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I'm aware of several Javascript frameworks that assist in creating webapps for the iPhone and ipod Touch:

I'm leaning towards Ciui but want your thoughts.

Which toolkit do you use for iPhone webapps?

Thanks,

Larry

ADDED following from the answers:

  • Sproutcore
  • JQuery Mobile -- still under development. From the JQuery team
  • JQtouch -- superset of JQuery. Possible issue of library size
  • Cappuccino -- comment by Ryan McCuaig: by 280 North. In philosophy, they're porting Cocoa and Objective-C to the Javascript environment (right down to Objective-C style syntax extensions to Javascript and reusing NIB files. Quite incredible).
  • Wink
  • xui
  • Jo by Dave Balmer (blog). Designed to work with PhoneGap, it can be used to build web apps for iPhone, iPad, Android, plus native apps (via PhoneGap) for iPhone, Android, webOS, and Symbian. See the demo video. Set res to 720p to read the screen.
  • Zepto.js by Thomas Fuchs of scriptaculous fame
  • ChocolateChip-UI

JQtouch vs JQuery Added Dec 12, 2010. Here is a comment on a public board about JQtouch vs JQuery mobile from Dave Oliver: JQuery Mobile is another evolutionary step past JQTouch. JQTouch is stable now (and features are included in the Sencha Touch framework), while JQuery Mobile is only in Alpha state at this point.

Having "learned the lessons" of JQTouch, JQuery Mobile adopts some new philosophy that may or may not be to your liking. Among other things, it defines a "cross platform look and feel" (though it will later add a version of JQuery's automated theme generator). JQTouch, by comparison, is neutral (though you have to do some work to make your look and feel look the way you want it).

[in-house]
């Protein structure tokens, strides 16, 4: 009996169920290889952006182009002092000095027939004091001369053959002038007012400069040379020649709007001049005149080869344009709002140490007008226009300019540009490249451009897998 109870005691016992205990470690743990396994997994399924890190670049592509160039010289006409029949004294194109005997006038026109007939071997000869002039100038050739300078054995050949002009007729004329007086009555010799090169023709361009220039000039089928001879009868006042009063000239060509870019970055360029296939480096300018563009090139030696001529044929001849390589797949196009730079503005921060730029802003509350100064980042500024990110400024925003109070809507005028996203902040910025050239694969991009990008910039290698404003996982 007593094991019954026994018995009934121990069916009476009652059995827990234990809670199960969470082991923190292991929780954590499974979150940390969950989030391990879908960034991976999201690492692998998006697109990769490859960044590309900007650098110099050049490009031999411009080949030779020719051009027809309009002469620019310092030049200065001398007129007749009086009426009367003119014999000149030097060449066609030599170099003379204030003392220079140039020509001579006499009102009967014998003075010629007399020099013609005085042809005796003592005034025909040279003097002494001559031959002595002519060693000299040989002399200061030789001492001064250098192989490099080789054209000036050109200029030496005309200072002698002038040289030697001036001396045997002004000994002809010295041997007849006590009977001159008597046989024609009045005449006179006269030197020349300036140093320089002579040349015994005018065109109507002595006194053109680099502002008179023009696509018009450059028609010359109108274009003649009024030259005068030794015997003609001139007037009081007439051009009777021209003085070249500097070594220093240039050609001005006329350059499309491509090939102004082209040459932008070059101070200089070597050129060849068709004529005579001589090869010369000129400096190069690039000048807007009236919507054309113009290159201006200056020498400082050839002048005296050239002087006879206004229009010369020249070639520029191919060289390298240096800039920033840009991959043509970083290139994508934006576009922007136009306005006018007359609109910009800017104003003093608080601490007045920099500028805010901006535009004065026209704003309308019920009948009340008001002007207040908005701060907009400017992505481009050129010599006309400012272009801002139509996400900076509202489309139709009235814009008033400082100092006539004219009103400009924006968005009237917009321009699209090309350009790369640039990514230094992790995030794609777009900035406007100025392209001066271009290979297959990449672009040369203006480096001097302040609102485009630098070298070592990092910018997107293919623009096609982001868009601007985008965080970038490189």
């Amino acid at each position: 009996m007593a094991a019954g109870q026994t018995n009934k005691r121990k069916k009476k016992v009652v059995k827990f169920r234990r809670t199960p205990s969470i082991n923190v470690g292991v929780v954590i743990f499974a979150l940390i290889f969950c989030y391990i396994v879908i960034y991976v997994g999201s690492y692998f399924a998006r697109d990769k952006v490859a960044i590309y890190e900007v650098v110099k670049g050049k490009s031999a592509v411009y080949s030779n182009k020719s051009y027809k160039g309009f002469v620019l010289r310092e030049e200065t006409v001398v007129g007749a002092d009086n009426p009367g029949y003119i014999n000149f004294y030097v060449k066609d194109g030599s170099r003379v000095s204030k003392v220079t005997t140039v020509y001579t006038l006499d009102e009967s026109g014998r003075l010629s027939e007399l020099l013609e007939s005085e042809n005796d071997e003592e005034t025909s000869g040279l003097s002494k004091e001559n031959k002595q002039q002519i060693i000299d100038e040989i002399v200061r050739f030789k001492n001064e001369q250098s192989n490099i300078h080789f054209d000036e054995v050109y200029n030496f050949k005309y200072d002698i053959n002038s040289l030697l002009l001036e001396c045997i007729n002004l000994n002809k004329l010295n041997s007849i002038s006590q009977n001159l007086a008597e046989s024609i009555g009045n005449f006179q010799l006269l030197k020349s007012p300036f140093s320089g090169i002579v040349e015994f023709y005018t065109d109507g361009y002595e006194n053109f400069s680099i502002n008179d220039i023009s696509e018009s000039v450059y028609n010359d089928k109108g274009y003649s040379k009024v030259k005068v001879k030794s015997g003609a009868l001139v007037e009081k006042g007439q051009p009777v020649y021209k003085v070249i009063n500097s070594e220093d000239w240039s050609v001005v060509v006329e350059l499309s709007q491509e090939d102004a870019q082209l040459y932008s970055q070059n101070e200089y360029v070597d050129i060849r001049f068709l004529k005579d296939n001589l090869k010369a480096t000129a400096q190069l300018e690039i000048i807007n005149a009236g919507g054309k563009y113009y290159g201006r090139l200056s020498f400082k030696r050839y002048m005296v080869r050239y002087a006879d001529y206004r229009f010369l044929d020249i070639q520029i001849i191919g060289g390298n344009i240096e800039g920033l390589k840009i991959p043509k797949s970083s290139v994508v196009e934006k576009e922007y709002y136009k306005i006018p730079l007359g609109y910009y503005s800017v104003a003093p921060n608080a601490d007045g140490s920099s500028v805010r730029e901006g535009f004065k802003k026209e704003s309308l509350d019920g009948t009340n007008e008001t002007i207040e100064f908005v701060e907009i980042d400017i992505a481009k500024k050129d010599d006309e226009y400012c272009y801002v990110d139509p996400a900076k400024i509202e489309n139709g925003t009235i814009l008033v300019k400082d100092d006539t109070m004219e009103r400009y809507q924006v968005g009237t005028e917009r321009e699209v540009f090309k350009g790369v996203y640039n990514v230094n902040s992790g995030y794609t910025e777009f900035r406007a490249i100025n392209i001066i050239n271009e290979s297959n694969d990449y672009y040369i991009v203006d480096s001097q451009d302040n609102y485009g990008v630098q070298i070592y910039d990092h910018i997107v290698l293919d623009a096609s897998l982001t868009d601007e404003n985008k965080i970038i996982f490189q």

The primary negative you sometimes hear about JQTouch is the lack of a fixed position footer and sub-pane scrolling (reason: iPhone native apps have these features). It turns out other smart people have solved that problem in ways that work inside JQTouch (see, e.g., iScroll).

I think the JQuery team is working on a very compelling offering, and I think it will see a lot of interest and additional community scrutiny which is good. But, having experimented with it for a real application, it is - at this point - a bit too new to consider for production use. "Watch This Space", as they say.

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jQTouch is another, but it depends on jQuery, which seems like overkill for iPhone to me. –  Nosredna May 27 '09 at 20:55
    
This post gives additional info about the difference between jQTouch and jQuery mobile –  Jla Dec 28 '10 at 8:16
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2 Answers

Apple has provided some tools within Dashcode to quickly make basic native-looking web apps.

But...

I've been finding that I get buried in great big incomprehensible masses of div and event-listener spaghetti working down at the jQuery/Prototype level. We're looking into moving up a couple of levels of abstraction into MVC frameworks. What we feel we need is the web app equivalent of Cocoa Touch.

The two we're investigating are:

  1. Sproutcore, which I understand is used by Apple for their Mobile Me web apps,

  2. Cappuccino, by 280 North. In philosophy, they're porting Cocoa and Objective-C to the Javascript environment (right down to Objective-C style syntax extensions to Javascript and reusing NIB files. Quite incredible).

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According to the Flickr team, for which I have much respect, you shouldn't use frameworks. Instead, focus on wringing out all performance possible via small size and careful http queries:

"1. Don’t Use a JavaScript Library or CSS Framework "

Flickr developer blog post

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Thanks for the pointer to the post. Note that their quote is referring to general libraries such as jquery or YUI 2.x. In fact, later in their post, they note that they started by using the iphone-specific iui library. –  Larry K May 28 '09 at 18:08
    
I read that as "don't use desktop-oriented frameworks." I think xui is what iPhone webapps should use. github.com/brianleroux/xui/tree/master –  Nosredna Jul 5 '09 at 16:39
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